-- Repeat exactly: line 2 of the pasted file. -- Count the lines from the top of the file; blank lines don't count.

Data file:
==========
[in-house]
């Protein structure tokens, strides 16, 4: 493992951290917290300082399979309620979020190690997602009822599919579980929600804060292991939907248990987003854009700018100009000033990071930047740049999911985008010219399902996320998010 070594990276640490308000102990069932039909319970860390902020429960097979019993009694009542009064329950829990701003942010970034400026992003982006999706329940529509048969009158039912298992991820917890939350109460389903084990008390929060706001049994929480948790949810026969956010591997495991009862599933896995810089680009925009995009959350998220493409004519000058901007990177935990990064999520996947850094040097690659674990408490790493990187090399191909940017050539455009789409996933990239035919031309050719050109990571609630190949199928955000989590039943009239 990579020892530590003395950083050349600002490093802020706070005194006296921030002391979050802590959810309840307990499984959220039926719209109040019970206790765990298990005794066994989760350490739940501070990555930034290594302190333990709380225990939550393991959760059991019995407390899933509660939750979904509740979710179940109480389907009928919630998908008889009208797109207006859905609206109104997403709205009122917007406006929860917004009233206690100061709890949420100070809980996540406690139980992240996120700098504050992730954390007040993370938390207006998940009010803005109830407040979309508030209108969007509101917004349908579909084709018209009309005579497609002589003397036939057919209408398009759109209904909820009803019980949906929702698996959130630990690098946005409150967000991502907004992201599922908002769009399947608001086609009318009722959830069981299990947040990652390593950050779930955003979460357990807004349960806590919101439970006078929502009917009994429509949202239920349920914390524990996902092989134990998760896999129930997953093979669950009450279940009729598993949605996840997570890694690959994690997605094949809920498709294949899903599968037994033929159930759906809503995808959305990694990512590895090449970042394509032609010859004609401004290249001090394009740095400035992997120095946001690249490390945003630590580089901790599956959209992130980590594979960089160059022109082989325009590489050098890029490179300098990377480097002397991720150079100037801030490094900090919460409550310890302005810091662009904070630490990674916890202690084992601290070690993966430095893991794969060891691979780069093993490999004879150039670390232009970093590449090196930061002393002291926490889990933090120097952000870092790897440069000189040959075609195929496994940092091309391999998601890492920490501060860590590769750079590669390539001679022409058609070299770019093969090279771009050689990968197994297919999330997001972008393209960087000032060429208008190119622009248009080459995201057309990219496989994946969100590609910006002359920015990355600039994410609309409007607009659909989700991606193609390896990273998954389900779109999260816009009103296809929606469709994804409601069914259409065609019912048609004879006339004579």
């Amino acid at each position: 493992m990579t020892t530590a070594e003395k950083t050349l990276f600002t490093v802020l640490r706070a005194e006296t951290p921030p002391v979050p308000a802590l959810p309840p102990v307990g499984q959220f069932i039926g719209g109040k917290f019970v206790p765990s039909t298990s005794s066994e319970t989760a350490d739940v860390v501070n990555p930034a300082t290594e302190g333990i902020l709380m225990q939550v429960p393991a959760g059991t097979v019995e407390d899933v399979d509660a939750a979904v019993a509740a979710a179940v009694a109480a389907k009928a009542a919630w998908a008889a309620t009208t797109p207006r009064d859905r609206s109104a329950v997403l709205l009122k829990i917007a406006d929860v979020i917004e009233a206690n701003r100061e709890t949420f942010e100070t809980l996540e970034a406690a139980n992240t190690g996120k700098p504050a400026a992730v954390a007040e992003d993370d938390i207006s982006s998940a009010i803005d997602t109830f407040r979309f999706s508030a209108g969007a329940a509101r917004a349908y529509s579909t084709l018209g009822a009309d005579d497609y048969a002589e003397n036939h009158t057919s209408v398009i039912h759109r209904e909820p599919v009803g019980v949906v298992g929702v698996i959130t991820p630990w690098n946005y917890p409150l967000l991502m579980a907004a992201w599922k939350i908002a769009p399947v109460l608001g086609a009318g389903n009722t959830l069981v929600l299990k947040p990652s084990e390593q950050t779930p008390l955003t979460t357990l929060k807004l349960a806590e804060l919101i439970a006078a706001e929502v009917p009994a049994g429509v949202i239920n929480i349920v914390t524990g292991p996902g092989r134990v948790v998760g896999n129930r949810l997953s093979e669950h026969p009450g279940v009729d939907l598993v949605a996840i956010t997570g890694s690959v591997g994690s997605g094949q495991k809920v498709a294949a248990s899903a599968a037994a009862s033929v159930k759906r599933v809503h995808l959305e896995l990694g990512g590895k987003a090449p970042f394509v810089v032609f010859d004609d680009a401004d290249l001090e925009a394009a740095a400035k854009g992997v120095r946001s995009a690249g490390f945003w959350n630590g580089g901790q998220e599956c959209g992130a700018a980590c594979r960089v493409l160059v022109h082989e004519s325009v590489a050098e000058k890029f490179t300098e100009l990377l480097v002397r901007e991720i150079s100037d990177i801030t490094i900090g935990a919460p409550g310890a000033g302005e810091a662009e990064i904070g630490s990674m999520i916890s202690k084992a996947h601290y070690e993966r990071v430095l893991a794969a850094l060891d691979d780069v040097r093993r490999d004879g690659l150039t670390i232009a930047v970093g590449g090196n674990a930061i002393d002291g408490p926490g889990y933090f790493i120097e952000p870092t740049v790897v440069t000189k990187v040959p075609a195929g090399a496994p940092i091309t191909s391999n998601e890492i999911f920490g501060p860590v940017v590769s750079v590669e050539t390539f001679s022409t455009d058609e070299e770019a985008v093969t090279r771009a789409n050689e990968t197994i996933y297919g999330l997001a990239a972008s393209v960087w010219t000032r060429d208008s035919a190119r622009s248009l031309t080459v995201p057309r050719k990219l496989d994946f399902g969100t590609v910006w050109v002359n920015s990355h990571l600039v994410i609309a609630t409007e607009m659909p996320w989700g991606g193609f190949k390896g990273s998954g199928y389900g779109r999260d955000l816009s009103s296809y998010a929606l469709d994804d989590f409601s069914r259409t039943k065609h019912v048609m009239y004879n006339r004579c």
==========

């Protein structure tokens, strides 16, 4: 493992951290917290300082399979309620979020190690997602009822599919579980929600804060292991939907248990987003854009700018100009000033990071930047740049999911985008010219399902996320998010 070594990276640490308000102990069932039909319970860390902020429960097979019993009694009542009064329950829990701003942010970034400026992003982006999706329940529509048969009158039912298992991820917890939350109460389903084990008390929060706001049994929480948790949810026969956010591997495991009862599933896995810089680009925009995009959350998220493409004519000058901007990177935990990064999520996947850094040097690659674990408490790493990187090399191909940017050539455009789409996933990239035919031309050719050109990571609630190949199928955000989590039943009239 990579020892530590003395950083050349600002490093802020706070005194006296921030002391979050802590959810309840307990499984959220039926719209109040019970206790765990298990005794066994989760350490739940501070990555930034290594302190333990709380225990939550393991959760059991019995407390899933509660939750979904509740979710179940109480389907009928919630998908008889009208797109207006859905609206109104997403709205009122917007406006929860917004009233206690100061709890949420100070809980996540406690139980992240996120700098504050992730954390007040993370938390207006998940009010803005109830407040979309508030209108969007509101917004349908579909084709018209009309005579497609002589003397036939057919209408398009759109209904909820009803019980949906929702698996959130630990690098946005409150967000991502907004992201599922908002769009399947608001086609009318009722959830069981299990947040990652390593950050779930955003979460357990807004349960806590919101439970006078929502009917009994429509949202239920349920914390524990996902092989134990998760896999129930997953093979669950009450279940009729598993949605996840997570890694690959994690997605094949809920498709294949899903599968037994033929159930759906809503995808959305990694990512590895090449970042394509032609010859004609401004290249001090394009740095400035992997120095946001690249490390945003630590580089901790599956959209992130980590594979960089160059022109082989325009590489050098890029490179300098990377480097002397991720150079100037801030490094900090919460409550310890302005810091662009904070630490990674916890202690084992601290070690993966430095893991794969060891691979780069093993490999004879150039670390232009970093590449090196930061002393002291926490889990933090120097952000870092790897440069000189040959075609195929496994940092091309391999998601890492920490501060860590590769750079590669390539001679022409058609070299770019093969090279771009050689990968197994297919999330997001972008393209960087000032060429208008190119622009248009080459995201057309990219496989994946969100590609910006002359920015990355600039994410609309409007607009659909989700991606193609390896990273998954389900779109999260816009009103296809929606469709994804409601069914259409065609019912048609004879006339004579």